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Now that the 2016 Budget is done and dusted we have a better picture of all the changes in store for freelancers, contractors and micro-business owners from the beginning of the 2016/17 tax year.
(For changes relating to 2018/19 tax year see our recent article)
Subject to the Finance Bill 2016 being approved by Parliament this Summer, the headline changes for 2016/17 are:
The way in which dividends are taxed is fundamentally changing to be more akin to how Income Tax is structured. There will be a £5,000 tax-free dividend allowance and increased rates of dividend tax thereafter. Read more about these changes here.
From 6th April the amount of money an individual can earn before incurring Income Tax (the Personal Allowance) will rise to £11,000. George Osborne also announced this will increase further to £11,500 in April 2017.
The Higher Rate of Income Tax (40%) threshold will be increasing from £43,000 (2016/17 rate) to £45,000 in April 2017.
Although the Corporation Tax rate remains at 20% for 2016/17, the Chancellor committed to reducing the rate paid by all businesses in the UK to 17% by 2020.
The Budget confirmed that the VAT Registration threshold will rise to £83,000 from 1st April 2016.
If a Director’s Loan is not repaid within 9 months it is currently subject to a 25% penalty – this rate is increasing to 32.5% in April 2016.
Currently you usually pay tax on your private pension contributions if your pension pots are worth more than the lifetime allowance of £1.25 million. This figure will decrease to £1 million as of April.
A Personal Savings Allowance will be introduced for the 2016/17 tax year, meaning those who pay basic rate tax (earning less than £43,000 a year) won’t have any tax charged on the first £1,000 of savings interest. Higher rate taxpayers are still entitled to the new scheme, but for them the threshold is £500.
The Chancellor also announced in the 2016 Budget the introduction of new Lifetime ISAs, which allow those under 40 years old to save up to £4,000 annually, and receive a 25% top-up from the Government. The regular ISA limit will also rise to £20,000. Both these measures will go live in April 2017.
Currently, employers can reduce their National Insurance Contributions bill by £2,000 by claiming the Employment Allowance. This is increasing to £3,000 – good news for those of you employing staff.
The Zero-Rate band of Employer Class 1 National Insurance Contributions for employees under the Age of 21 (and apprentices under the Age of 25), which was introduced last year, is increasing to £827 salary a week.
The Government has also announced it will abolish Class 2 National Insurance Contributions from April 2018, which will be welcomed by sole traders.
Not to be confused with the living wage recommended by the Living Wage Foundation (£8.25 for all workers), the Government has increased the minimum wage to £7.20 for over 25’s and called this the National Living Wage.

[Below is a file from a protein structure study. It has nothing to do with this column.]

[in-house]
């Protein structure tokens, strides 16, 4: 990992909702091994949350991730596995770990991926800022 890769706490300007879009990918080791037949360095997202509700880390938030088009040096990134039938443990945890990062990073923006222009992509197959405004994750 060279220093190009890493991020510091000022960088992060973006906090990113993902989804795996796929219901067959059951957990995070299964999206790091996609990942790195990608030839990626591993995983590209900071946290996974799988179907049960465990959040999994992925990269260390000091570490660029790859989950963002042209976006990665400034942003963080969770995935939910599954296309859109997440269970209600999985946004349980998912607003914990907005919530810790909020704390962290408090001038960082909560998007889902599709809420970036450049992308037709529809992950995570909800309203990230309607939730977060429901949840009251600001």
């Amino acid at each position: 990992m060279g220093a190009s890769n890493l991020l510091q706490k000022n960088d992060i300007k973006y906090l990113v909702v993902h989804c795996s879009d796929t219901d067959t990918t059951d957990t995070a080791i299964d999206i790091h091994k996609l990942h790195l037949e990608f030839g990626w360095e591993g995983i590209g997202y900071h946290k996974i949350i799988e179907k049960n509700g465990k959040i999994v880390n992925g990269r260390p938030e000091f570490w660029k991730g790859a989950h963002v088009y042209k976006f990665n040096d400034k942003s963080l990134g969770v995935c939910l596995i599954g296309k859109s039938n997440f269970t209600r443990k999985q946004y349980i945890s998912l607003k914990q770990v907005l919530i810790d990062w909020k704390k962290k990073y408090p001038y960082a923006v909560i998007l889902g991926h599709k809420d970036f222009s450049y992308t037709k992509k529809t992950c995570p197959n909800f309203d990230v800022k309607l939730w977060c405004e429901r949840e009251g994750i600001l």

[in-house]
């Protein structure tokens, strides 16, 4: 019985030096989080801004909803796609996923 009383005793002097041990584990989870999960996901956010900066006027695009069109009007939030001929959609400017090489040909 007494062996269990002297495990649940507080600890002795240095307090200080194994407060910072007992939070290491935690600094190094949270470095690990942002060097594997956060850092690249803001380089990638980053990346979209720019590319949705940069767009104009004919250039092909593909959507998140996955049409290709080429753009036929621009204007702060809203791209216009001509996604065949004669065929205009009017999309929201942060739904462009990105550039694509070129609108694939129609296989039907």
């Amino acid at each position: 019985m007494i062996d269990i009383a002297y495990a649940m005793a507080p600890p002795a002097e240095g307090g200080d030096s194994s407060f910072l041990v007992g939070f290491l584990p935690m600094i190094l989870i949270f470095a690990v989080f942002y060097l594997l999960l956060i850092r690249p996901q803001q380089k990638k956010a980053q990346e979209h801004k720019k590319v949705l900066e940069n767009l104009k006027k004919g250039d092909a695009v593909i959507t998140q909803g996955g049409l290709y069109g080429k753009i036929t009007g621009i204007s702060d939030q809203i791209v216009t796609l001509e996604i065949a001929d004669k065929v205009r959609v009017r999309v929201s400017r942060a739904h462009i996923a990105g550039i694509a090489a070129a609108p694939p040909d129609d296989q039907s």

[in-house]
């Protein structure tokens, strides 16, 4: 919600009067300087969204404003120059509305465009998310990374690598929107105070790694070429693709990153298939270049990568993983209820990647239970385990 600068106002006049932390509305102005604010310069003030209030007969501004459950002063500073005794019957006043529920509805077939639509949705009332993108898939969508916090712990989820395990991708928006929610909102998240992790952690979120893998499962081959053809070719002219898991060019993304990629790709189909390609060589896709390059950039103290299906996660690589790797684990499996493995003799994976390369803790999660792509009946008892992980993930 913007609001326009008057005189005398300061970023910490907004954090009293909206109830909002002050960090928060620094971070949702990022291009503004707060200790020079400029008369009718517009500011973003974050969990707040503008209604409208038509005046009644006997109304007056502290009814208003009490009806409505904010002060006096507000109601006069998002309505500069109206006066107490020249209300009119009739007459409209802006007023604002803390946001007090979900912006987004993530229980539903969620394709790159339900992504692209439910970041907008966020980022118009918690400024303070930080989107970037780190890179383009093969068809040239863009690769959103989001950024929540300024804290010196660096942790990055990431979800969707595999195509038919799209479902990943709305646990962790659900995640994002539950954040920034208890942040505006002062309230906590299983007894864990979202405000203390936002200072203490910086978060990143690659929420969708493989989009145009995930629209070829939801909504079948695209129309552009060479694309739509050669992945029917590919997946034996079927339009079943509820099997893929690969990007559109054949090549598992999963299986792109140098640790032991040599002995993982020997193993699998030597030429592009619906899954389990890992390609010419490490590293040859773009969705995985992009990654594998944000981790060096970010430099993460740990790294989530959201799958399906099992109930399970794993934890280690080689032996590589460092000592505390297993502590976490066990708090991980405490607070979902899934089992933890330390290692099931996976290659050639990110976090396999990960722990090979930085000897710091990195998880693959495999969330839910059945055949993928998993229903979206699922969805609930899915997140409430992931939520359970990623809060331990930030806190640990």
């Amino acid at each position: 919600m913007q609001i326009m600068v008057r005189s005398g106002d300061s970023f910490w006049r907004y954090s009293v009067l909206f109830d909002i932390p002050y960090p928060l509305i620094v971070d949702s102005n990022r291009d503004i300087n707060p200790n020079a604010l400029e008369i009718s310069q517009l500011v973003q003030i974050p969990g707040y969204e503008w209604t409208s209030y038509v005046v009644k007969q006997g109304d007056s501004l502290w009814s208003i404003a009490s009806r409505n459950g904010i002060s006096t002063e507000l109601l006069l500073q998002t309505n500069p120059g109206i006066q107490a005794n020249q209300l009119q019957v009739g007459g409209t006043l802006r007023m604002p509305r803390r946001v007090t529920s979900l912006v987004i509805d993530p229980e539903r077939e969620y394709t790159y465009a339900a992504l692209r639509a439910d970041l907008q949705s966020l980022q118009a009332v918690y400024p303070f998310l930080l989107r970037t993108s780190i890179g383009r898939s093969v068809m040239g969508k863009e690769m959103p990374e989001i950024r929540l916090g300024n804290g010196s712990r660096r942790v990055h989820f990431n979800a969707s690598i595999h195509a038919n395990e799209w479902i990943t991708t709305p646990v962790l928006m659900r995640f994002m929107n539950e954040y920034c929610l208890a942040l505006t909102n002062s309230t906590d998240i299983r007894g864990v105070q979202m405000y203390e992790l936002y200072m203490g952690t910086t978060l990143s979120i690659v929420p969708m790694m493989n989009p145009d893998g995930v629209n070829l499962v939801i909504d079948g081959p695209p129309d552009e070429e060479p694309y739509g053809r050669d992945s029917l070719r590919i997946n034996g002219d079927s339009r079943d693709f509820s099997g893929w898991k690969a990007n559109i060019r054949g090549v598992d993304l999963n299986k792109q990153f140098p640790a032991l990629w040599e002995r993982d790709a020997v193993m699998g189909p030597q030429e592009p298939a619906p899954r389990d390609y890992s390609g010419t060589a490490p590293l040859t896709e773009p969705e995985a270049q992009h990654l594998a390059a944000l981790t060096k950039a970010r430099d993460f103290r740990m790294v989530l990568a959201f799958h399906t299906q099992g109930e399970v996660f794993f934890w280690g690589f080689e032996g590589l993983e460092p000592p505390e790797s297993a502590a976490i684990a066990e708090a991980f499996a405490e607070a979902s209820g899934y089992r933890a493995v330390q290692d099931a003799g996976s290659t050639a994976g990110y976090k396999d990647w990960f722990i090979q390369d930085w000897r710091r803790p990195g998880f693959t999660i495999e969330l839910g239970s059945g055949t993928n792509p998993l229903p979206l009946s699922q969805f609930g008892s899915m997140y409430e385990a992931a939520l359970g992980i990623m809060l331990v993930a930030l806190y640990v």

If HMRC finds that an employer hasn’t paid an employee the minimum wage, it will send the employer a notice for the arrears plus a penalty. Anyone found guilty of this offence may also be disqualified from being a Company Director for up to 15 years.
Closing a business via an MVL allows business owners to take advantage of Entrepreneurs’ Relief, which reduces their rate of Capital Gains Tax to 10% – however the Chancellor reduced the rate of Capital Gains Tax for basic rate taxpayers from 18% to 10% in the 2016 Budget. For higher rate taxpayers the Capital Gains Tax rate will decrease from 28% to 20%.
The rules around “similar trading activities” are still unclear, and it is not yet known how these two legislative changes will interact with one another. Clarification has been promised this month, so we will know the full picture soon.
The wear and tear allowance and the renewals allowance are being changed. For furnished properties the wear and tear allowance will no longer be available, however you can now reclaim expenses for replacing certain items.
The renewal allowance has been repealed, meaning the way landlords claim expenses will be changing. Once HMRC has confirmed details of the new rules we will know more.
The Government is also bringing in a major change around the treatment of interest on capital used to purchase properties for investment purposes (for example buy-to-let mortgages). The interest payments on these loans will no longer attract the full 40% deduction if you are a higher rate taxpayer.
Although it was heavily trailed, the reforms announced in the 2016 Budget around the use of limited company contractors in the public sector appear to be slightly updated versions of rules that are already in place, and attempt to shift the responsibility for determining employment status to employment agencies or the end client.
For those who enjoy keeping their tax details up-to-date, the Government is looking to introduce “pay-as-you-go” tax accounts with flexible payment rules, potentially meaning tax can be paid as soon as the income is received, moving tax payments for the self-employed closer to those of PAYE employees. Development of these Making Tax Digital services is expected to continue through 2016.
Over the last few months of 2017 and the whole of January, client managers are busy reminding people of upcoming deadlines and things they’ll need to do to make it easy for them to keep on top of their Self Assessments.